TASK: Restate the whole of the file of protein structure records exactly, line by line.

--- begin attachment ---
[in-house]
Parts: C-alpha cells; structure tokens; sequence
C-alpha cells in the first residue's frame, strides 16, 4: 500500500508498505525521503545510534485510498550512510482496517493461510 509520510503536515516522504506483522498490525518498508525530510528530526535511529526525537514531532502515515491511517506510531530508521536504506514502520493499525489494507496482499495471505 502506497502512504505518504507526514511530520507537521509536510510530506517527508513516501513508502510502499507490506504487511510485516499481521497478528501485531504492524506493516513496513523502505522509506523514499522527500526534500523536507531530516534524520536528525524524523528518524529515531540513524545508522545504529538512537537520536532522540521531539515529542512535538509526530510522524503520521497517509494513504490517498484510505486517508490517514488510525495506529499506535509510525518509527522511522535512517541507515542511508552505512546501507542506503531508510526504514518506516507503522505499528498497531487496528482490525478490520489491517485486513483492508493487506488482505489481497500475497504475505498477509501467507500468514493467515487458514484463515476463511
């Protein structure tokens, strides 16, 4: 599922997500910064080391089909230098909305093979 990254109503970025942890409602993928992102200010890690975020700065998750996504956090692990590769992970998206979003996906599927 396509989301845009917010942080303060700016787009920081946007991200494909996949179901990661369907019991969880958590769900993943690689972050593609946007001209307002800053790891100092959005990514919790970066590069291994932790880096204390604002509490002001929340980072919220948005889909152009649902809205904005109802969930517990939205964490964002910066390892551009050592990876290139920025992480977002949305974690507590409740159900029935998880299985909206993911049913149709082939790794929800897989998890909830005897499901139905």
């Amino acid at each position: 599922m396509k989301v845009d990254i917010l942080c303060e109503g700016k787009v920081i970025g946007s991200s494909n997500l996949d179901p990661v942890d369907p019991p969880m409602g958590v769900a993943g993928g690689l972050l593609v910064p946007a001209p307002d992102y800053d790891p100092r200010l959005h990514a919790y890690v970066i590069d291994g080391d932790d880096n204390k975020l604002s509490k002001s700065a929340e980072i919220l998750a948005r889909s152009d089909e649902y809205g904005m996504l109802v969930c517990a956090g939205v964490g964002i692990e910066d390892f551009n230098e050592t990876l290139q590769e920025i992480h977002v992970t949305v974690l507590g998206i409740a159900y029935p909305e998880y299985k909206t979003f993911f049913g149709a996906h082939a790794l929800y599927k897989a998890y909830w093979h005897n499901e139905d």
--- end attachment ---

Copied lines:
[in-house]
Parts: C-alpha cells; structure tokens; sequence
C-alpha cells in the first residue's frame, strides 16, 4: 500500500508498505525521503545510534485510498550512510482496517493461510 509520510503536515516522504506483522498490525518498508525530510528530526535511529526525537514531532502515515491511517506510531530508521536504506514502520493499525489494507496482499495471505 502506497502512504505518504507526514511530520507537521509536510510530506517527508513516501513508502510502499507490506504487511510485516499481521497478528501485531504492524506493516513496513523502505522509506523514499522527500526534500523536507531530516534524520536528525524524523528518524529515531540513524545508522545504529538512537537520536532522540521531539515529542512535538509526530510522524503520521497517509494513504490517498484510505486517508490517514488510525495506529499506535509510525518509527522511522535512517541507515542511508552505512546501507542506503531508510526504514518506516507503522505499528498497531487496528482490525478490520489491517485486513483492508493487506488482505489481497500475497504475505498477509501467507500468514493467515487458514484463515476463511
């Protein structure tokens, strides 16, 4: 599922997500910064080391089909230098909305093979 990254109503970025942890409602993928992102200010890690975020700065998750996504956090692990590769992970998206979003996906599927 396509989301845009917010942080303060700016787009920081946007991200494909996949179901990661369907019991969880958590769900993943690689972050593609946007001209307002800053790891100092959005990514919790970066590069291994932790880096204390604002509490002001929340980072919220948005889909152009649902809205904005109802969930517990939205964490964002910066390892551009050592990876290139920025992480977002949305974690507590409740159900029935998880299985909206993911049913149709082939790794929800897989998890909830005897499901139905």
């Amino acid at each position: 599922m396509k989301v845009d990254i917010l942080c303060e109503g700016k787009v920081i970025g946007s991200s494909n997500l996949d179901p990661v942890d369907p019991p969880m409602g958590v769900a993943g993928g690689l972050l593609v910064p946007a001209p307002d992102y800053d790891p100092r200010l959005h990514a919790y890690v970066i590069d291994g080391d932790d880096n204390k975020l604002s509490k002001s700065a929340e980072i919220l998750a948005r889909s152009d089909e649902y809205g904005m996504l109802v969930c517990a956090g939205v964490g964002i692990e910066d390892f551009n230098e050592t990876l290139q590769e920025i992480h977002v992970t949305v974690l507590g998206i409740a159900y029935p909305e998880y299985k909206t979003f993911f049913g149709a996906h082939a790794l929800y599927k897989a998890y909830w093979h005897n499901e139905d």